Australian Marine Enterprises (AME) quietly and modestly surpassed a massive milestone recently. Since opening their doors in 2007 at Gold Coasty City Marina & Shipyard (GCCM), AME has now had a hand in refitting and repairing over 2,000 vessels. A milestone that Owner and Director Graham ‘Scooter’ Eaton credits to passion and a genuine love for the marine industry.
“We’ve been in the industry for so long,” explained Scooter, “not just as AME, not just as boat builders or a ship refit and repair company. We love boats and the industry. That’s what makes it a successful recipe.”
Scooter is a prime example of what it means to thoroughly enjoy what you do. Scooter began racing at The Royal Brighton Yacht Club in Melbourne when he was 10 years old and began his apprenticeship as a Boat Builder/Shipwright at the same club. The shift into the marine trade was a natural progression.
After his apprenticeship, Scooter spent time away from the trade, working and sailing along the east coast of Queensland before diving back into boatbuilding in Airlie Beach and the Whitsundays. After years working on the Sunshine Coast, building boats for Jon Sayer, Scooter shifted South where he worked in Brisbane shortly before calling GCCM home in 2000. It was then he began working for colleague and friend Joe Akacich (Black Joe) under Blackline Shipping on the M/Y My Way. Akacich sold Blackline Shipping in 2006 and began the consulting business Blackpond Marine Consultants but not before encouraging Scooter to establish AME.
“Joe got us all together and said, Gold Coast City Marina needs another company to provide quality refits,” said Scooter. “I didn’t think at that time that would be still here in 2021 almost 2022. It was just something that we were doing and see what happens.”
Over the years, AME has grown and it’s also downsized. Scooter believes where they are now is right where they need to be.
Scooter can often be found at sailing regatta’s all along the coast of Queensland and will always answer any questions boaties might have regarding their vessel. He has been trusted with such high-profile vessels like S/Y My Way, M/Y Achilles III, and Jessica Watson’s Ella’s Pink Lady prior to her famous solo sail around the world.
When customers bring their vessels to AME they are enlisting the knowledge and connections of the hardest working marine tradesmen in Australia. The work speaks for itself. Customers who have been fortunate to work with Scooter and the crew at AME over the years have all been very appreciative of the up-front, no-nonsense communication when it comes to each project.
“There’s no grey area and everybody knows what’s going on,” said Scooter. “There’s no surprises at the end and no one is left wondering ‘oh, how did that happen?’”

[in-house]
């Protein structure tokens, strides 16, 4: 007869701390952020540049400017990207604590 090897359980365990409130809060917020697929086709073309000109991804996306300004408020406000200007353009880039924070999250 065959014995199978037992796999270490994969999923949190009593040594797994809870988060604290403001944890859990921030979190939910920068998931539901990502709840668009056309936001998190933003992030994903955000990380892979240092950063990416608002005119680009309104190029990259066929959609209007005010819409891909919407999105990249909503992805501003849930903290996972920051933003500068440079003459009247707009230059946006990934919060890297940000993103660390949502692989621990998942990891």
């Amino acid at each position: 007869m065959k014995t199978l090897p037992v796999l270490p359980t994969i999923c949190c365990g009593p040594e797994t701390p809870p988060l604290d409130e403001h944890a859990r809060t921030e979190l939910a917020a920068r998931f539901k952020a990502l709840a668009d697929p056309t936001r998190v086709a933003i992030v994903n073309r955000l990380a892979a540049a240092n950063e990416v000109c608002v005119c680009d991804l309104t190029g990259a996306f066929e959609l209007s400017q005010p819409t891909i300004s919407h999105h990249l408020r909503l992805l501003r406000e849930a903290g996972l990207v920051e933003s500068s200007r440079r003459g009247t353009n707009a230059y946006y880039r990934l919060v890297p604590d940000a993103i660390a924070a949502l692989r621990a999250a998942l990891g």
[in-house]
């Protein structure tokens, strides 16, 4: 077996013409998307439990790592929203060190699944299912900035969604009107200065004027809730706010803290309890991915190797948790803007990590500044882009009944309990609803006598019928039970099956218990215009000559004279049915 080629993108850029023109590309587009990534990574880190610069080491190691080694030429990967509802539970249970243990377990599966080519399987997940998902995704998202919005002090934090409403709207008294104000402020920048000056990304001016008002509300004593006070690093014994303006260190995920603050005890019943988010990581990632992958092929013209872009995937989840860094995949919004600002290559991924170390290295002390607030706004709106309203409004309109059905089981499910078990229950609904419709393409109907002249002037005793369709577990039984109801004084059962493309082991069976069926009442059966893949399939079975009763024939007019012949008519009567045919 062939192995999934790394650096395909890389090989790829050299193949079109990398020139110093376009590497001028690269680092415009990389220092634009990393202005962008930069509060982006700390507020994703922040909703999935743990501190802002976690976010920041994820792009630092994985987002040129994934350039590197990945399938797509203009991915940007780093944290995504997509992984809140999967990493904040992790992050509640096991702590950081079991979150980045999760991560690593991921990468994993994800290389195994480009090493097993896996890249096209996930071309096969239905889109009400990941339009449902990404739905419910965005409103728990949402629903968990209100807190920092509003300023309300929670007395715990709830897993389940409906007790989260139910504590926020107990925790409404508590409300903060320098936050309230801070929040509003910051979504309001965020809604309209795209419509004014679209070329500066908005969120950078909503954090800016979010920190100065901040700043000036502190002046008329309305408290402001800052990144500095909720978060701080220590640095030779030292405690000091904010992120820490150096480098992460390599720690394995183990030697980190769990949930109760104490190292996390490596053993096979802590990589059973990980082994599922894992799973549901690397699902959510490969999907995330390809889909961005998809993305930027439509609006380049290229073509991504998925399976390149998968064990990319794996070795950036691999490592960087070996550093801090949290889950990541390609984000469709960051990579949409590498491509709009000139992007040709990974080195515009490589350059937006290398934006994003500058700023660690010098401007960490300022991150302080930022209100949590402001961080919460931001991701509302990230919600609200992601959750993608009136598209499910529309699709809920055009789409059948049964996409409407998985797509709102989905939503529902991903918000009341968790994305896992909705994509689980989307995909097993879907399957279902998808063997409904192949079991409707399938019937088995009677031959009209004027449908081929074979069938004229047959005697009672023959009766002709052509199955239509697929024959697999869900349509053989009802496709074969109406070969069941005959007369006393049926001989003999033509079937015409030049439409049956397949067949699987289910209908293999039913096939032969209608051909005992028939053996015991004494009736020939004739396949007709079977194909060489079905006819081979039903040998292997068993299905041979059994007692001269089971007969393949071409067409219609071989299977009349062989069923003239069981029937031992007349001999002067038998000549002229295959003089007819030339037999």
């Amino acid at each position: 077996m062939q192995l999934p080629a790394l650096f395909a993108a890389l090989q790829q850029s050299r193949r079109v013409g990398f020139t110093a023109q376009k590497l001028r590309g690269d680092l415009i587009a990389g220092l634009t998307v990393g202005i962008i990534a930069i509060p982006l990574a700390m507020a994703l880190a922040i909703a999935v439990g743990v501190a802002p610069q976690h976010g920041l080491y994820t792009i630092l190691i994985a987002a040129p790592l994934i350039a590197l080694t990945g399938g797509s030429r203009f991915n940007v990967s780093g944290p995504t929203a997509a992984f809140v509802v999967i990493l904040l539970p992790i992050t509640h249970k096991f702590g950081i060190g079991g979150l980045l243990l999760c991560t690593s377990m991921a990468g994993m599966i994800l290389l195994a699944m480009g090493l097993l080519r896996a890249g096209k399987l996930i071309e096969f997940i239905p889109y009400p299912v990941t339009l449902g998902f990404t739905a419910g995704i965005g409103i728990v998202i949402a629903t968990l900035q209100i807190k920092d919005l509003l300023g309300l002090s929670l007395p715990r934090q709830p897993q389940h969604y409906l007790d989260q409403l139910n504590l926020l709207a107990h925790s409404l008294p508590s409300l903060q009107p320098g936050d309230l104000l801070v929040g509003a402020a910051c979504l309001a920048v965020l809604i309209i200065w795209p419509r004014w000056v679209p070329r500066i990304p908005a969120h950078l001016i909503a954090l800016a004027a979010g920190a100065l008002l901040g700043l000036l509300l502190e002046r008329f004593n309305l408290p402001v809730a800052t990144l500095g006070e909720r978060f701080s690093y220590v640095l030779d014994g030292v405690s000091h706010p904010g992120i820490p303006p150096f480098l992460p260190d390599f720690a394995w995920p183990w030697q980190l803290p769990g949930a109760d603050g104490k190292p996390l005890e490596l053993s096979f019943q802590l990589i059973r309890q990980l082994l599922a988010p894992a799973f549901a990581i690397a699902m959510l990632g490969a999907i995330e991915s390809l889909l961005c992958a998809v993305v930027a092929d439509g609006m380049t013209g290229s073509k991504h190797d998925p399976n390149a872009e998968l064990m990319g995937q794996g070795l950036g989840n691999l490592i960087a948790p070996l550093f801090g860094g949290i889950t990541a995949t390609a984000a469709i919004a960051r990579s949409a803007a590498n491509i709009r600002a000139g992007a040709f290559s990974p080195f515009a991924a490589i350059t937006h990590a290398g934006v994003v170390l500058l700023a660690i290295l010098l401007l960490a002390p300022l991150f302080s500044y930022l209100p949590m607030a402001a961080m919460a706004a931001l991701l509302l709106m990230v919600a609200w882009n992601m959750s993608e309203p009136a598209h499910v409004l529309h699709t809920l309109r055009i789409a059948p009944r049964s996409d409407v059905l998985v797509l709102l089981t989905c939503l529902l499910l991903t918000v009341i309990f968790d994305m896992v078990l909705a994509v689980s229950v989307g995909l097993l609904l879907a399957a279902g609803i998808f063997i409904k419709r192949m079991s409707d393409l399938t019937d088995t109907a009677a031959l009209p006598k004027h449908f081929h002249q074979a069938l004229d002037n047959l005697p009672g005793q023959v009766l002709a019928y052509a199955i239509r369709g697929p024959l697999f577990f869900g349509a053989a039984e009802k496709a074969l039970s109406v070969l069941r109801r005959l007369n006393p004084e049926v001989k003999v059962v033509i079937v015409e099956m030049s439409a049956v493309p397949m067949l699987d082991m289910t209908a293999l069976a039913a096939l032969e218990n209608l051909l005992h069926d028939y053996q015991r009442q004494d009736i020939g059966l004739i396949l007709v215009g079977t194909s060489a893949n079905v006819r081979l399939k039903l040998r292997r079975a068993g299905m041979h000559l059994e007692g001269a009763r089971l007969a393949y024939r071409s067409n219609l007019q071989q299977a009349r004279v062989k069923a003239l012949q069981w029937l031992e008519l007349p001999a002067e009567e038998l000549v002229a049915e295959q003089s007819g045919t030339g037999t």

Scooter has even gone so far as to spend his weekends aiding customers with issues they may have difficulty to solving on their own.
Previous customers, Peter and Judy enlisted Scooters help while he was in Mooloolaba, Queensland for their vessel Mango Tango.
“From the moment we first made contact and throughout the time the boat was on the hard, [Scooter’s] help, advice and hard work from everyone at AME was always much appreciated,” exclaimed Peter and Judy.
Scooter and the team of directors at AME, Neil O’Brien and Glance Phipps, have worked hard to gather this exceptional team of marine tradesmen and hope to transition the knowledge from themselves into the next generations. With decades of experience between the three of them, they have so much to provide the next generation of boatbuilders.
“There’s no reason why AME can’t stay at GCCM indefinitely,” said Scooter. “I’d say Gold Coast City Marina would have some of the best trades that I’ve seen and had to work with.”
Already, the family-like crew working under the AME name has immense promise.
“They’re fantastic tradesmen with a great attitude,” said Scooter. “I don’t micromanage. We’ve got the faith in them so you can give them jobs and you know that it’s going to be good work at the end of it.”
Another working his way up the pipeline is Scooter’s son, Mitchell Eaton. A fourth-year apprentice with AME and most recently nominated for.
“Mitchell is about to be a fourth-year apprentice,” stated Scooter. “I’ve been talking to his TAFE teacher from time to time and he reckons Mitchell’s unreal. He wasn’t really interested in school but now he’s found something he’s interested in and it’s coming to the forefront. He loves it which makes it easy.”
Scooter hopes the next step for Mitchell will be to take on more with AME but fully supports whichever road calls to him.
“He might go work on a superyacht as a boat builder and see what that’s like,” explained Scooter. “We would promote him in doing that so he can get a bit more experience elsewhere. Whether it’s in this part of the industry or another.”
Ideally, Scooter would love for Mitchell to stay with AME so he could take on more, but he understands the necessity of getting out into the industry and the priceless knowledge from ‘real-world’ experiences.
Until then, AME will continue to provide support to the marine industry from their home base at GCCM with the crew that is known and respected to many within the industry.